In the 10 months since the MBTA raised fares, ridership on the T fell 1.9 percent compared with that period the previous year — a downturn that is more modest than projections made before the fare increases. But a T spokesman said the falling numbers might not necessarily be a result of the higher prices.
Before the hikes were put in place, T officials estimated that ridership would decrease by 5.5 percent.
Despite the slight decline in ridership, revenue from fares has exceeded expectations, MBTA spokesman Joe Pesaturo said. In March and April, the T made 20 percent more money from fares.
The fare increases, which raised ticket prices by an average of 23 percent in July 2012, did not immediately incite an ebb in ridership: Between August and November 2012, overall MBTA ridership increased compared with that period in 2011.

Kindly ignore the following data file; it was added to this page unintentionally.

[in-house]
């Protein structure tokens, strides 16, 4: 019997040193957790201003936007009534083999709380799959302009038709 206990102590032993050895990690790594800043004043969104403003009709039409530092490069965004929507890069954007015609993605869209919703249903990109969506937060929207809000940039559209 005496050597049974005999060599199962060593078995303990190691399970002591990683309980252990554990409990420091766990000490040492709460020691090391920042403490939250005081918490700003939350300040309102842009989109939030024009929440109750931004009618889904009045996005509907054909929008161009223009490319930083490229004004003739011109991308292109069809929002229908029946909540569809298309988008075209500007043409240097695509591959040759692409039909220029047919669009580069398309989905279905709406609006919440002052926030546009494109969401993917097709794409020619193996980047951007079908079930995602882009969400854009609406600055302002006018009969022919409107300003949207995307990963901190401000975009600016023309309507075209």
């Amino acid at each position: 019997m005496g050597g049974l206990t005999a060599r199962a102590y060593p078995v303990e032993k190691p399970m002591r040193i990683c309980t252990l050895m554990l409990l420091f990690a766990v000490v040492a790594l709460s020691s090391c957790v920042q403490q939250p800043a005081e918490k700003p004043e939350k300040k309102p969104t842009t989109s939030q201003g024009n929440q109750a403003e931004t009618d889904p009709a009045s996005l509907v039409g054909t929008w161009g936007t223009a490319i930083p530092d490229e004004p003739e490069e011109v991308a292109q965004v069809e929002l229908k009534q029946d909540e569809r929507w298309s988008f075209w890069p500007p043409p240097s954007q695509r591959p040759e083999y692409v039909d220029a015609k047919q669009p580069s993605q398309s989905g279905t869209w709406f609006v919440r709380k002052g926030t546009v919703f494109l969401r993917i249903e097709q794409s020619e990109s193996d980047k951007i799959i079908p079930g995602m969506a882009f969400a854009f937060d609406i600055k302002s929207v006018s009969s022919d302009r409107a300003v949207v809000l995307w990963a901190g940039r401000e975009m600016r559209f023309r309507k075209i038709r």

But since last December, ridership began to slide, with December 2012 posting 4.2 percent fewer rides than December 2011.
Ridership in all months since then have come up short compared with 2012, down 3.5 percent in February, 2.6 percent in March, and 3.5 percent in April.
Most of the decrease in ridership came from buses, ferries, light rail trains, and The Ride — a door-to-door service for disabled passengers, which saw fares double from $2 to $4. Ridership on the MBTA’s heavy rail — the red, blue, and orange lines — increased slightly from the year before.
Pesaturo said he did not believe fare increases were responsible for the total loss in ridership, which swelled in winter 2012 thanks to mild temperatures not seen this year. The T was shuttered this February for two days during a blizzard.
April’s decline was probably caused by the attack at the Boston Marathon, Pesaturo said.
“Ridership fell significantly in the immediate days following the bombings, and of course, service was shut down completely for almost 14 hours on April 19,” he said.Martine Powers can be reached at firstname.lastname@example.org. Follow her on Twitter @martinepowers.